Backbench Business — Valedictory Debate

Part of Elections for Positions in the House – in the House of Commons am 1:55 pm ar 26 Mawrth 2015.

Danfonwch hysbysiad imi am ddadleuon fel hyn

Photo of Charles Hendry Charles Hendry Ceidwadwyr, Wealden 1:55, 26 Mawrth 2015

Thank you for that guidance, Mr Speaker, and I shall endeavour to show that consideration.

This is for me where the journey ends—a journey that started when I was an 11-year-old and met Sir Geoffrey Johnson-Smith, the MP where I grew up, and said to my parents that that was what I should like to do one day. I was incredibly fortunate some decades later to be selected as the candidate to take over from him, although, with his timeless film star looks, people wondered why he was giving way to an older man.

My journey has in many ways been one from north to south. My first seat was Clackmannan; my friends thought that I had wanted to stand in Clapham in south London but had stuttered and ended up in a mining seat in the middle of Scotland. It became clear to me in the course of that campaign that I had never really met a miner before and that they certainly had not met a Conservative before. I moved gradually further south and stood in another mining seat, in Nottinghamshire, and I worked out eventually that if I wanted to be a Tory MP, I should stop fighting mining seats. I was then very lucky to be selected for High Peak in Derbyshire and to serve there for five years before, after a break, coming back in for Wealden. To have had wonderful constituencies in glorious parts of the country has been an unbelievable and very special pleasure.

I have been given great jobs by the leaders of my party, including my right hon. Friend the Leader of the House, who will be responding to this debate. If I look back at the thing in which I have greatest pride, it is that as Energy Minister I was able to drive through electricity market reform, one of the most important bits of legislation in the course of this Parliament. I feel that we do these things better when we do them collectively and when we try to take energy out of politics. When I left office—it would be more appropriate, I think, to say that the Government left me rather than that I left the Government—I received very kind messages from the leader of the Labour party, the leader of the Scottish National party and the leader of the Liberal Democrats. I thought, “Three out of four leaders; that’s not bad going.”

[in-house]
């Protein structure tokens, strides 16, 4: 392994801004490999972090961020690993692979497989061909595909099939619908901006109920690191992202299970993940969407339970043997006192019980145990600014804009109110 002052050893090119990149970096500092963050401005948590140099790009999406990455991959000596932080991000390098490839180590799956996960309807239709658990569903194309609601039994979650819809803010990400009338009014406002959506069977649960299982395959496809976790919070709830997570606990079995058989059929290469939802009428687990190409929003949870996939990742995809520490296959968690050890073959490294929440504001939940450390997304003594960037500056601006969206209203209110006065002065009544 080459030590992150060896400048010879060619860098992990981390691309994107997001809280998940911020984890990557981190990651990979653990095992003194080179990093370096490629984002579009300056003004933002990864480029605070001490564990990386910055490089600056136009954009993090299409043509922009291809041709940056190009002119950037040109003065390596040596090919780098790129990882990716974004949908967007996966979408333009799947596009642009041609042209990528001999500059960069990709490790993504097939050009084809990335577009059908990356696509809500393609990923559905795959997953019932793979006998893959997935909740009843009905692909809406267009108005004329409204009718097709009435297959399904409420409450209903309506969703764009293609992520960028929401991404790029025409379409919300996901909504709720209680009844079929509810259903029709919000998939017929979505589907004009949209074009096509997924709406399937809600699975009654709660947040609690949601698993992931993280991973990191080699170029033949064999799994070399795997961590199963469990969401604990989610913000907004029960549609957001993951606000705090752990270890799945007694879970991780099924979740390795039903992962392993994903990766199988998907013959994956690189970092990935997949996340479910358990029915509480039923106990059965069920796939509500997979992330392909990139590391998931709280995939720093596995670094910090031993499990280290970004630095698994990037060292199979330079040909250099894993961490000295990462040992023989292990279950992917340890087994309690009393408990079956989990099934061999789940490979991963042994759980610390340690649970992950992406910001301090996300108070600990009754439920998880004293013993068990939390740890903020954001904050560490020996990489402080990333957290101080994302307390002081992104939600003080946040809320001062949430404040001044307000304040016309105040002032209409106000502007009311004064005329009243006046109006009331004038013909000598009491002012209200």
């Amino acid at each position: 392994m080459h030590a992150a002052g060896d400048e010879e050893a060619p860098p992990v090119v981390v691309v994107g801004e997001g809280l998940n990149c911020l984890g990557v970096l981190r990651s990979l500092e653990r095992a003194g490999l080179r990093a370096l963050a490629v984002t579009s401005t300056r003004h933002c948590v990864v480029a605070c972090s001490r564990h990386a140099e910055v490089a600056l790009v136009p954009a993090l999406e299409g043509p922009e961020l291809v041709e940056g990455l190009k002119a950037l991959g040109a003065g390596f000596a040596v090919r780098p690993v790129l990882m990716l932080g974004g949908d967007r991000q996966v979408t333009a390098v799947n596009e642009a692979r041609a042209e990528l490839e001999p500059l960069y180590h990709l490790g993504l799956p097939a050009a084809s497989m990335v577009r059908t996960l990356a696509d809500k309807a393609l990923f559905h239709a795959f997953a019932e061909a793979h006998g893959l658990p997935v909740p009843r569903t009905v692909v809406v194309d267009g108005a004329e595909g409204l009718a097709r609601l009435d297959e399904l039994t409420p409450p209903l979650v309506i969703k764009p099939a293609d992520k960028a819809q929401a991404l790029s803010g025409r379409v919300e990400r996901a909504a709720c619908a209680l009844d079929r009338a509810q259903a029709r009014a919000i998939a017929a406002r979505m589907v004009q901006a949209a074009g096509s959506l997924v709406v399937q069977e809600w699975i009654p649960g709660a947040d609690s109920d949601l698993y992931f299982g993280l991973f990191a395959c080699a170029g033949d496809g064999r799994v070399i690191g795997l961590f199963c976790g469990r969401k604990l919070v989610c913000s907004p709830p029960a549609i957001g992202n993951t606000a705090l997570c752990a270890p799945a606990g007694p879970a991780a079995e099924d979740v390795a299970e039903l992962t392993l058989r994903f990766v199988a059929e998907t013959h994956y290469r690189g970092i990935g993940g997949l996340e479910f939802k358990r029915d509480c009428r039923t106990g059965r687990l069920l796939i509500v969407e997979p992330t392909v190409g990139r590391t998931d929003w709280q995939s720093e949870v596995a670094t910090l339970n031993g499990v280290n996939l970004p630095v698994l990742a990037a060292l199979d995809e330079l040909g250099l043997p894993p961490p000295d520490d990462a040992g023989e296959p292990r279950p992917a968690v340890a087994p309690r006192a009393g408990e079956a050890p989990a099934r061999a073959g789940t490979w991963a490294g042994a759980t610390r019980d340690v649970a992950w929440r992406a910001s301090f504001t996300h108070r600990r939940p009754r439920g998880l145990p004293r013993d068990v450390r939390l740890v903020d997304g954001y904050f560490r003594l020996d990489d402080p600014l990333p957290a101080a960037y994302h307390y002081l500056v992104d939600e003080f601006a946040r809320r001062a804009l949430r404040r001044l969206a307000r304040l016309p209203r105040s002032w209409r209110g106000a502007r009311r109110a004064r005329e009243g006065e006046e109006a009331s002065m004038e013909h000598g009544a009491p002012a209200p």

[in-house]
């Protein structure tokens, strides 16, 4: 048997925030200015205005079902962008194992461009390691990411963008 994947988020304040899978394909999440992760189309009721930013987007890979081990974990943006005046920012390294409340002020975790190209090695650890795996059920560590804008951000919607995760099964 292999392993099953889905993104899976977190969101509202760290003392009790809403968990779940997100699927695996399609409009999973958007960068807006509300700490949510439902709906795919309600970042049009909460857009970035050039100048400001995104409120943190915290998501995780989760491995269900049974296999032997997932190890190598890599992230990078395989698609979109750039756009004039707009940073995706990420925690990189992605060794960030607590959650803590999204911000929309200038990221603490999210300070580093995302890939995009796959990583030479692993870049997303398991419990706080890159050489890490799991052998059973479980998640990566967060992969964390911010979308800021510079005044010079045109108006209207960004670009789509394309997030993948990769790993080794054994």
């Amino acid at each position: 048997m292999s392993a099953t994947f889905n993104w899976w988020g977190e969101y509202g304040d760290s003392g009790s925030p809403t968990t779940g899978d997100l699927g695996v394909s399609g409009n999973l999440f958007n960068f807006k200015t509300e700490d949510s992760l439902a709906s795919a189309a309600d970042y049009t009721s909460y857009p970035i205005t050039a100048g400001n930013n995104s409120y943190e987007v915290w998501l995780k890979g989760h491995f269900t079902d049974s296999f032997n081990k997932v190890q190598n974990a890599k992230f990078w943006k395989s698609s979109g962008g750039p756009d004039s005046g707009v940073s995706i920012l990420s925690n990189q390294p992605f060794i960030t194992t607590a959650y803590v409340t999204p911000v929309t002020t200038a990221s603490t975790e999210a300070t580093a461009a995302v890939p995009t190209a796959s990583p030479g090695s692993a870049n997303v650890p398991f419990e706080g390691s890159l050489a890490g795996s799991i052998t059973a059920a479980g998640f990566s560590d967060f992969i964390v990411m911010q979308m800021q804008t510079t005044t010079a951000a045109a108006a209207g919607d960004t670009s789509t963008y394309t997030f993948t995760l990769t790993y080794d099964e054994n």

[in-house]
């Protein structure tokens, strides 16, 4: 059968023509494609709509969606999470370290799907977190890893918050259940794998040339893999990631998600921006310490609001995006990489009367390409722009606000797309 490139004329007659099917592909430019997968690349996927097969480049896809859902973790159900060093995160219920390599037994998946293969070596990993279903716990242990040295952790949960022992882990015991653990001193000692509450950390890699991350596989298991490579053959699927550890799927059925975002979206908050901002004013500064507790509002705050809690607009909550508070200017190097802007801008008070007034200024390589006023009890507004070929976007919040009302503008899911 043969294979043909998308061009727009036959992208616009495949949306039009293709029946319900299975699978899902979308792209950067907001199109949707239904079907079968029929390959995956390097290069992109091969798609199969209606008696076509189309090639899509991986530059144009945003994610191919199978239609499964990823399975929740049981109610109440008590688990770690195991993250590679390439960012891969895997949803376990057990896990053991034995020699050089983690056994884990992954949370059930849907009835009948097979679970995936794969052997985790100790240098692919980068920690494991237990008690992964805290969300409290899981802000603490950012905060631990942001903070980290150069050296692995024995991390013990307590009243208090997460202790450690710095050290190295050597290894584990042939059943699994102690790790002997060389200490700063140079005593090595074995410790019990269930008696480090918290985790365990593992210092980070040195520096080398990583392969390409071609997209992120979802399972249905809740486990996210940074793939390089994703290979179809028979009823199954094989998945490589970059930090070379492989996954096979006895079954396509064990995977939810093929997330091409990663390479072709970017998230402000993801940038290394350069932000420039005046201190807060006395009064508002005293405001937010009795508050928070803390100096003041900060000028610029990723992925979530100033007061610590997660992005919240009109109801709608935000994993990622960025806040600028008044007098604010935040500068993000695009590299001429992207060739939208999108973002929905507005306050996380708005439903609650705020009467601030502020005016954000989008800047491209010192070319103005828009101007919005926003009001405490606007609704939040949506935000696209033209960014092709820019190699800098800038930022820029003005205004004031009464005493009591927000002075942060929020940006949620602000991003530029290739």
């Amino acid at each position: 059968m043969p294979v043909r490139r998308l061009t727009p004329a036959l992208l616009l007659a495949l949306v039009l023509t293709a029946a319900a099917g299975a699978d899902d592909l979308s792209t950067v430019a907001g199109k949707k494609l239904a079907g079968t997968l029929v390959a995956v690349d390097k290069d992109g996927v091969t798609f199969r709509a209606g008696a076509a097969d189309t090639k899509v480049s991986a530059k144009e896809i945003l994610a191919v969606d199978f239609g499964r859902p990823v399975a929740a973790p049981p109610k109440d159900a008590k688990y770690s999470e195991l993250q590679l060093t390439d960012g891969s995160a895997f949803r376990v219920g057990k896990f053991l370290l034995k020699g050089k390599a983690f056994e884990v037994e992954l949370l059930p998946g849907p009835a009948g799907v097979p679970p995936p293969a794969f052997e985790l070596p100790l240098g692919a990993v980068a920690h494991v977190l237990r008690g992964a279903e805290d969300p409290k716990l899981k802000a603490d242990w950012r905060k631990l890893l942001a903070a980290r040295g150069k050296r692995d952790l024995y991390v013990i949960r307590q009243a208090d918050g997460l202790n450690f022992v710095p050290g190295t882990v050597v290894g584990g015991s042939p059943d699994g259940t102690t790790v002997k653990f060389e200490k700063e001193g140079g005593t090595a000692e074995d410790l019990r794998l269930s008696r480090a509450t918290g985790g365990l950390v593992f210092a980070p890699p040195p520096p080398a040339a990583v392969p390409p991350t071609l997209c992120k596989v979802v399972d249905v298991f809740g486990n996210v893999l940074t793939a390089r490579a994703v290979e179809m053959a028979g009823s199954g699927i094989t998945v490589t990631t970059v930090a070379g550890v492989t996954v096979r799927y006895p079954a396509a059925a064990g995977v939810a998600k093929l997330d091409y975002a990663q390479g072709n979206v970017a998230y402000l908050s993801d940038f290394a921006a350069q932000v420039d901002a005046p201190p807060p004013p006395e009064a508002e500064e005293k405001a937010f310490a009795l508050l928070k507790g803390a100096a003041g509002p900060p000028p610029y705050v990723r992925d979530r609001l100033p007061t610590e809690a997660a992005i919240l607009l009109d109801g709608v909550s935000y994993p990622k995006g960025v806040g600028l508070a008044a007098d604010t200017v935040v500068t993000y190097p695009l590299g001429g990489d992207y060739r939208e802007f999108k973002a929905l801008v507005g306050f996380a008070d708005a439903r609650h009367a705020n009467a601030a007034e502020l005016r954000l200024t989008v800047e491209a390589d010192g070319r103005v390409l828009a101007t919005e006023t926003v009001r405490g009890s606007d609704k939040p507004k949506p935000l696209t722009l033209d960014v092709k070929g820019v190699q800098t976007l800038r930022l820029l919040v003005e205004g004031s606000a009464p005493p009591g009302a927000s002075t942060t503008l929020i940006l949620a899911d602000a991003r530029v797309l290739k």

If we are looking at where we can make a change to Parliament, we must remember that the institution of Parliament is bigger than all of us, even collectively. I look at some aspects of it with great concern and even some sadness. We must address the opprobrium with which we are held as a collective breed and we must recognise that in some ways, that is to do with the way we do business. This Parliament is ruder and less courteous than I remember Parliament being when I first came in 23 years ago. We need to address that, because if we do not show that we believe in the institution and that the people with whom we debate on the other side of the House are as genuine and sincere as we are about what they are trying to do—they might have chosen a different way of trying to do it and might hold different values, but ultimately we are all here because we believe in serving our constituencies and our country—why should people looking in from outside believe that?

I have noticed as well a strange habit among Members of Parliament, which is that we do not shake hands. For 23 years, I found that rather strange but over the past few days I have been shaking an enormous number of hands and the policy starts to make real sense. At the end of this process, we are leaving as people who enjoy each other as people, and as friends and who value each other as human beings who all want to do the best for their constituencies.

I have been incredibly lucky. I have had wonderful constituents in two different constituencies and have had a wonderful parliamentary staff, but above all I have been supported by a wonderful family. In the course of the next Parliament, I look forward to being able to spend more time with them and to enjoying working with them and giving them the time and attention that they deserve.